Due to the pandemic-related increase in remote work, questions come up who will end up bearing additional costs – such as increased electricity costs and expenses for cell phone and internet plan. There is also a need for clarification regarding occupational health and safety when working remotely. READ MORE
When starting to take steps to return to a new normal where business continues, even as outbreaks may flare up, employee health and safety certainly are top of mind. Since many EU member states are loosening up COVID-19 lockdowns, employers need to know how to ensure a safe environment for their employees when they come back to the workplace. READ MORE
The German government has agreed on additional benefit packages worth billions. Companies that recently implemented short-time work and their employees are to profit from this.
In the wake of COVID-19, many companies in Germany implemented short-time work (Kurzarbeit) in order to safeguard jobs and save on personnel. In our previous blog, we outlined the application process and provided an overview of the updated short-time work regulations introduced by the German government in the light of the coronavirus crisis.
Now that short-time work has been implemented, employers are facing questions arising from the handling of short-time work in practice in the day-to-day. We answer the most frequently asked by employers below.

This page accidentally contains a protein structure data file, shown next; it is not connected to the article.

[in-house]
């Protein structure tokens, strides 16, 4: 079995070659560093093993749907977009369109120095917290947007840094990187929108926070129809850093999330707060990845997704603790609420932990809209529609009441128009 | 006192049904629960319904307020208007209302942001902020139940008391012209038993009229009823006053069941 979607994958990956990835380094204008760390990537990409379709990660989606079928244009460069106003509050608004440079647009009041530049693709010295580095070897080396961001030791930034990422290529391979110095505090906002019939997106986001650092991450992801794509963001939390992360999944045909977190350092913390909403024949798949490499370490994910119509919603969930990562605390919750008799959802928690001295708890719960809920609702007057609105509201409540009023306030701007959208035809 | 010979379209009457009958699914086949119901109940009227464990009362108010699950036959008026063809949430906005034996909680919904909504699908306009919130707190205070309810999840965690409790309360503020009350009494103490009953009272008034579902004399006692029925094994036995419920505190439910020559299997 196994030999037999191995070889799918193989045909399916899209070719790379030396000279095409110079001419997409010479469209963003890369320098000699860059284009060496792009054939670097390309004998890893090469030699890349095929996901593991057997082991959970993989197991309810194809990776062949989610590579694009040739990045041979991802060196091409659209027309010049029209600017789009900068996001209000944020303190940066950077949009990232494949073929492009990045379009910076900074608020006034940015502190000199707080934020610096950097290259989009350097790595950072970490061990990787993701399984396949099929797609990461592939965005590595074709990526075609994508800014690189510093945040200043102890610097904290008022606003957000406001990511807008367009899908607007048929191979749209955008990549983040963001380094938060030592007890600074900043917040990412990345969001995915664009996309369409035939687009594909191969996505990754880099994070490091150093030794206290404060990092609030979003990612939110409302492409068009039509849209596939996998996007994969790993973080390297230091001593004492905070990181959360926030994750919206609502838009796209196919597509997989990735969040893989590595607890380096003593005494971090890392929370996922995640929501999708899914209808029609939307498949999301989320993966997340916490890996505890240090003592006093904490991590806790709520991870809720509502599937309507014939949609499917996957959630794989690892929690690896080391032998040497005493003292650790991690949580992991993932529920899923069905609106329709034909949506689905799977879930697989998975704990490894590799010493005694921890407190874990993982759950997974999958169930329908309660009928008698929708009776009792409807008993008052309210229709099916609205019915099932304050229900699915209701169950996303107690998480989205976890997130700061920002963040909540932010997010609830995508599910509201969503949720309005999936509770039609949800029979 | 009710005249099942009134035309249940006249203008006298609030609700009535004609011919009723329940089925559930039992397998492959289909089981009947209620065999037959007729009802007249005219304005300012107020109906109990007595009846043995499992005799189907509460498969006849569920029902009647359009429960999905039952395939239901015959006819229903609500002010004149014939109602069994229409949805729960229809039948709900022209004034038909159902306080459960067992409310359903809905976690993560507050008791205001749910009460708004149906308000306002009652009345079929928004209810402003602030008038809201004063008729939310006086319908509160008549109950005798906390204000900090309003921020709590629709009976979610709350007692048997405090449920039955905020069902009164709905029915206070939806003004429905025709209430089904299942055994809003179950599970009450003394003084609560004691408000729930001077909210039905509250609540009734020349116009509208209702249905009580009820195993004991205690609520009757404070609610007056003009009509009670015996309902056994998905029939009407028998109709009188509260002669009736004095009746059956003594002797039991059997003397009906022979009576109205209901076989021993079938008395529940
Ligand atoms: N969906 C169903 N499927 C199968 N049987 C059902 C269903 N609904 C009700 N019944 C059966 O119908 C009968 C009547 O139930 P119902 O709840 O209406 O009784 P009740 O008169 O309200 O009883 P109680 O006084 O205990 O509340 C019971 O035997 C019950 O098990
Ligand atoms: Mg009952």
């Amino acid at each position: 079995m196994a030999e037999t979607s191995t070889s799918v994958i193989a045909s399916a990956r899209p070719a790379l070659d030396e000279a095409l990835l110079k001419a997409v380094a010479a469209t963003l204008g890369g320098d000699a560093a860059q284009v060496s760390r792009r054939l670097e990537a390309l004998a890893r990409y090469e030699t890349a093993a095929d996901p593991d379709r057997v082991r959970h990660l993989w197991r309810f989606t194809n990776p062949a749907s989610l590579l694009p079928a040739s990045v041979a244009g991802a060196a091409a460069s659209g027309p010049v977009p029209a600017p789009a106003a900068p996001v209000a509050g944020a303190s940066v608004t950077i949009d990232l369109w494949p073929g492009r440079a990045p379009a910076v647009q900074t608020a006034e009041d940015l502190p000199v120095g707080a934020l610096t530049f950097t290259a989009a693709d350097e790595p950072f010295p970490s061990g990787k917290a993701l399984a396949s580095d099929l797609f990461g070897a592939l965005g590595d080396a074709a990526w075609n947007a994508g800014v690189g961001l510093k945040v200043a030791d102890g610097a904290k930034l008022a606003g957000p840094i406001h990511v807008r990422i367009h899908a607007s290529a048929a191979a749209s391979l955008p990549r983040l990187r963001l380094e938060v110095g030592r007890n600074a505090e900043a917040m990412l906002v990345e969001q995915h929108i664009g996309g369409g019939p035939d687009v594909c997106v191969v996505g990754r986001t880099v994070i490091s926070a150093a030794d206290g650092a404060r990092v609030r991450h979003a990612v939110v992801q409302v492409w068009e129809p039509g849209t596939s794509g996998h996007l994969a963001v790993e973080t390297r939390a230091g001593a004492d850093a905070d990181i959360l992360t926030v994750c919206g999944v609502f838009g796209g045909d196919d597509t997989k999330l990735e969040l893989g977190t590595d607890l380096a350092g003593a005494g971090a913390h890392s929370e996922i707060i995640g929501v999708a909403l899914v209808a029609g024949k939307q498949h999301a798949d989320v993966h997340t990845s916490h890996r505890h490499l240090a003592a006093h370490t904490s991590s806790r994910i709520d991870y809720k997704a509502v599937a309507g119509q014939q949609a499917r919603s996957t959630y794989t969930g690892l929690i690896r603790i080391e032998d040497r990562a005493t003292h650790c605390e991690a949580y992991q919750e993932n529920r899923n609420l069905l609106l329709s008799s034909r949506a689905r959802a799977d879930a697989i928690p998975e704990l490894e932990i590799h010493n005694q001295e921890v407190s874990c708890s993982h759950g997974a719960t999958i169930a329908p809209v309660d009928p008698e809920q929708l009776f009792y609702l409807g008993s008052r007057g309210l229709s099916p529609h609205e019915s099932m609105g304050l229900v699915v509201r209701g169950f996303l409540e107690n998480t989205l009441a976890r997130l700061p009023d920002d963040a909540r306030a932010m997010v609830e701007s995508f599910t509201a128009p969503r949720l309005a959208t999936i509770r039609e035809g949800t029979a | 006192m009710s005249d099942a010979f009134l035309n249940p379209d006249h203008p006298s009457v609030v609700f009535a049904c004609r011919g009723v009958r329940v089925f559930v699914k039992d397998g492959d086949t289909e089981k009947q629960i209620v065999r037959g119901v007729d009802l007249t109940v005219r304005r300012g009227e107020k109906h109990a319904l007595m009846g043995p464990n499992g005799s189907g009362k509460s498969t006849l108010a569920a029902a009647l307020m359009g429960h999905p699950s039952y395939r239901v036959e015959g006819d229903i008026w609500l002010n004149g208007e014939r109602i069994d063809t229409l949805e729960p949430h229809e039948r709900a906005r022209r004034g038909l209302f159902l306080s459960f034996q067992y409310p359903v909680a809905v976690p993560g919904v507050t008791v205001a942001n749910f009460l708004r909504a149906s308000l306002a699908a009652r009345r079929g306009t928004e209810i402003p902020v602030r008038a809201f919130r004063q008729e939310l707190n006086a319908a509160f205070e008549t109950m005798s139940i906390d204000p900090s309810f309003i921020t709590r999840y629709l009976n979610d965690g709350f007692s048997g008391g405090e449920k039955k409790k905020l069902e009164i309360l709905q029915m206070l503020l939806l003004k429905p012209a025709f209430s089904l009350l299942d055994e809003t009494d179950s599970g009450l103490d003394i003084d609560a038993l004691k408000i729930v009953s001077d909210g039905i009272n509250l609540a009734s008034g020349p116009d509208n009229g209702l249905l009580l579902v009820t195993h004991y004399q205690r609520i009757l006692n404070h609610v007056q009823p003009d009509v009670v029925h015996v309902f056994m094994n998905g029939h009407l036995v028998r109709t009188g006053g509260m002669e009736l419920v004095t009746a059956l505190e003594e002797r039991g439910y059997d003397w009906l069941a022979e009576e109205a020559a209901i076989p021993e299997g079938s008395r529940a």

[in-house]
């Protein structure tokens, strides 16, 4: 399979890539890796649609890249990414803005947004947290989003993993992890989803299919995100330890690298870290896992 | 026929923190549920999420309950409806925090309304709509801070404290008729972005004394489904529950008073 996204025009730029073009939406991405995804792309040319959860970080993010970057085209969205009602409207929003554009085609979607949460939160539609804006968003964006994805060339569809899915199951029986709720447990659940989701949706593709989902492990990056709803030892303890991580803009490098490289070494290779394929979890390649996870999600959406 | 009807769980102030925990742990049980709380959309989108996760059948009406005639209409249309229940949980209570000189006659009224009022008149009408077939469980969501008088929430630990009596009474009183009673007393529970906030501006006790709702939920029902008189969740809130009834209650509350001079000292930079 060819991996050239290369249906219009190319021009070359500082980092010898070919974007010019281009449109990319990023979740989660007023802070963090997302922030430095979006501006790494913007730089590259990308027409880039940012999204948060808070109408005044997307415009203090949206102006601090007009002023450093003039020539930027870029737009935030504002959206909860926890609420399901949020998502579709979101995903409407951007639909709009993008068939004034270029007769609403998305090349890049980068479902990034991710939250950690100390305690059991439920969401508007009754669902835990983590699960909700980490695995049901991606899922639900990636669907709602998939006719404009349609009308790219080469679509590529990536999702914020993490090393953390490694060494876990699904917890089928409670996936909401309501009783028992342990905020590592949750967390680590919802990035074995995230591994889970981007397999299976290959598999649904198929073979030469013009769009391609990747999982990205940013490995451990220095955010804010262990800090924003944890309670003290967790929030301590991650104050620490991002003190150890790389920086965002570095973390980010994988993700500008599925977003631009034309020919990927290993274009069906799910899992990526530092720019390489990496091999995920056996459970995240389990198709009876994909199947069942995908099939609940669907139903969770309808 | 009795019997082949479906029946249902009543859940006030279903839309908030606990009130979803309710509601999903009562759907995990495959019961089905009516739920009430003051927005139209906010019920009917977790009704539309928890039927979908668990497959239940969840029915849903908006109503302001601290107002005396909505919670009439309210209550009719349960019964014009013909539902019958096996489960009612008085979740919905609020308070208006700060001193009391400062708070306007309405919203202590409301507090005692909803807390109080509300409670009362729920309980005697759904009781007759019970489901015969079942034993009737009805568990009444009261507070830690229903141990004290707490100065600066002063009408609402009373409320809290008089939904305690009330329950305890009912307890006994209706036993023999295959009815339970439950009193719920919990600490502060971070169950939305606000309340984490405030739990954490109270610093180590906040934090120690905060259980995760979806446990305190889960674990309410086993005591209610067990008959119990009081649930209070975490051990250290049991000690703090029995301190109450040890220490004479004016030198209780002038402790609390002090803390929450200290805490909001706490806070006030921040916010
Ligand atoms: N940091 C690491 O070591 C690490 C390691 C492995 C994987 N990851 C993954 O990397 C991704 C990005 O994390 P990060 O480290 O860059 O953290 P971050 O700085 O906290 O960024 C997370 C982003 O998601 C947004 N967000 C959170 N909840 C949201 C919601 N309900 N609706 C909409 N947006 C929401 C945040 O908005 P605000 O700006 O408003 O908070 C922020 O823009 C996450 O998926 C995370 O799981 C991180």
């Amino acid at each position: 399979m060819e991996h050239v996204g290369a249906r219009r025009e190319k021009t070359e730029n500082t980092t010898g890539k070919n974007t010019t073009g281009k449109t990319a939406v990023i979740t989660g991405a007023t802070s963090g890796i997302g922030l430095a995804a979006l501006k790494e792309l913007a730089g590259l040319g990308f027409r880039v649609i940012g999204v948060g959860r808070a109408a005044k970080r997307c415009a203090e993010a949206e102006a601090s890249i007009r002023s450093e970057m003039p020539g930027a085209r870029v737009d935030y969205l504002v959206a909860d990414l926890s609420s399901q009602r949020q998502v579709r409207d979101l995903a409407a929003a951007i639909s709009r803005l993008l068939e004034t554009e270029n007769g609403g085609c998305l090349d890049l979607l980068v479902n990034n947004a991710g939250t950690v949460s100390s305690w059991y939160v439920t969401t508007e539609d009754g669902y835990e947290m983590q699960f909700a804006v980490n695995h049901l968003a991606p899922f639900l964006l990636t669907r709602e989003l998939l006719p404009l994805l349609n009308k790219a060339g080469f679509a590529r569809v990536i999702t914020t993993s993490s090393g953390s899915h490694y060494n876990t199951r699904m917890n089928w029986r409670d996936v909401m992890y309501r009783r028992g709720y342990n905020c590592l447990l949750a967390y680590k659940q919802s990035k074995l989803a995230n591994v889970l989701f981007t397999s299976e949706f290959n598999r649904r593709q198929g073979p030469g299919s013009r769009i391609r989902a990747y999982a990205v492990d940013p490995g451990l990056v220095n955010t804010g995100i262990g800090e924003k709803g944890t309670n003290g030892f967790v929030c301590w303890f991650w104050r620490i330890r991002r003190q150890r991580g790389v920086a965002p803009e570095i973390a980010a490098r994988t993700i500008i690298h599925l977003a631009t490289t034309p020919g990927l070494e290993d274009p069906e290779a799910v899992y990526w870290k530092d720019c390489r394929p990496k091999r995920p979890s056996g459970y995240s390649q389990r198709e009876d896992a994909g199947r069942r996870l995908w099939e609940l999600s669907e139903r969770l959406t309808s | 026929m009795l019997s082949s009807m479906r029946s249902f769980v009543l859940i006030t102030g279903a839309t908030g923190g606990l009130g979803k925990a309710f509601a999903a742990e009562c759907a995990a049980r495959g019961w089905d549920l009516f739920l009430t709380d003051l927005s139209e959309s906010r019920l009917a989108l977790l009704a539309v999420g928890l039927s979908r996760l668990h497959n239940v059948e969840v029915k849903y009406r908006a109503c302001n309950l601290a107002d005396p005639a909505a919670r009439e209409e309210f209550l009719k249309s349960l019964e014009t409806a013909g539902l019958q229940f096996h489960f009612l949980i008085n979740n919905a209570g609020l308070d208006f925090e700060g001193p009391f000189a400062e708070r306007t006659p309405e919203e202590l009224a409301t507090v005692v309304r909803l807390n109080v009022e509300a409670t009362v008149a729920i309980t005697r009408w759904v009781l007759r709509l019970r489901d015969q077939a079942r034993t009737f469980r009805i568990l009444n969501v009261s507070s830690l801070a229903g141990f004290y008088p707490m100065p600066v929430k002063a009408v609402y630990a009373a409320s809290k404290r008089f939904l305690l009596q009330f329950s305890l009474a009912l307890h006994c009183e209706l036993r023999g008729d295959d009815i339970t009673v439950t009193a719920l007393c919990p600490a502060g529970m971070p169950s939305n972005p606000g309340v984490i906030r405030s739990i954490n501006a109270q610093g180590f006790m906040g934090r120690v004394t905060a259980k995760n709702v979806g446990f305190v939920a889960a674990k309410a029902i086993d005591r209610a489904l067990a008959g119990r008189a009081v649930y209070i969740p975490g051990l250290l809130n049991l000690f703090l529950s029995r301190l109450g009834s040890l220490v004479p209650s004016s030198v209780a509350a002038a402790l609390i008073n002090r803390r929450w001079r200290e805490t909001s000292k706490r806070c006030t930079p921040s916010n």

- Secondary employment – Are employees allowed to have a secondary employment during short-time work? If so, how does this affect the short-time work allowance?
Employee health and safety are top of mind when it comes to work in times of the pandemic – and when starting to take steps to return to a new normal where business continues even as outbreaks may flare up. When the lockdowns have ended, employers must be ready with health & safety protocols limiting contracting COVID-19 in the workplace. The German government now recommends a new occupational safety standard employers should follow to avoid liability. READ MORE
Deutsch: COVID-19-Krise: FAQ zum neuen Entschädigungsanspruch für berufstätige Eltern nach § 56 Abs. 1a IfSchG
For working parents who are unable to fulfil their working duties due to the closure of kindergarten, day care centre and/or school as a result of the pandemic, the German parliament has passed a new law in a fast-track procedure. The essential aspect under this legislative change is that under certain conditions, affected parents are granted a state-funded compensation claim under the German Infection Protection Act (Infektionsschutzgesetz – IfSchG), which is legally distinct from the contractual remuneration claim. READ MORE
Deutsch: COVID-19 Update: FAQs on Employment-related Aspects of the Coronavirus Pandemic for Employers in Germany
The consequences of the spread of the novel coronavirus (Sars-CoV-2) have reached the German labour market. Many companies are daily confronted with new and complex legal questions regarding the handling of coronavirus-related issues in employment relationships.
The following overview shows the most frequently asked questions and answers. READ MORE
This updated overview provides multinational employers practical advice to develop their coronavirus response strategy on an international level and to ensure a safe working environment for their employees under local employment and labor laws of UK, France, Germany, Italy, and Japan. Stay tuned for updates as new developments occur.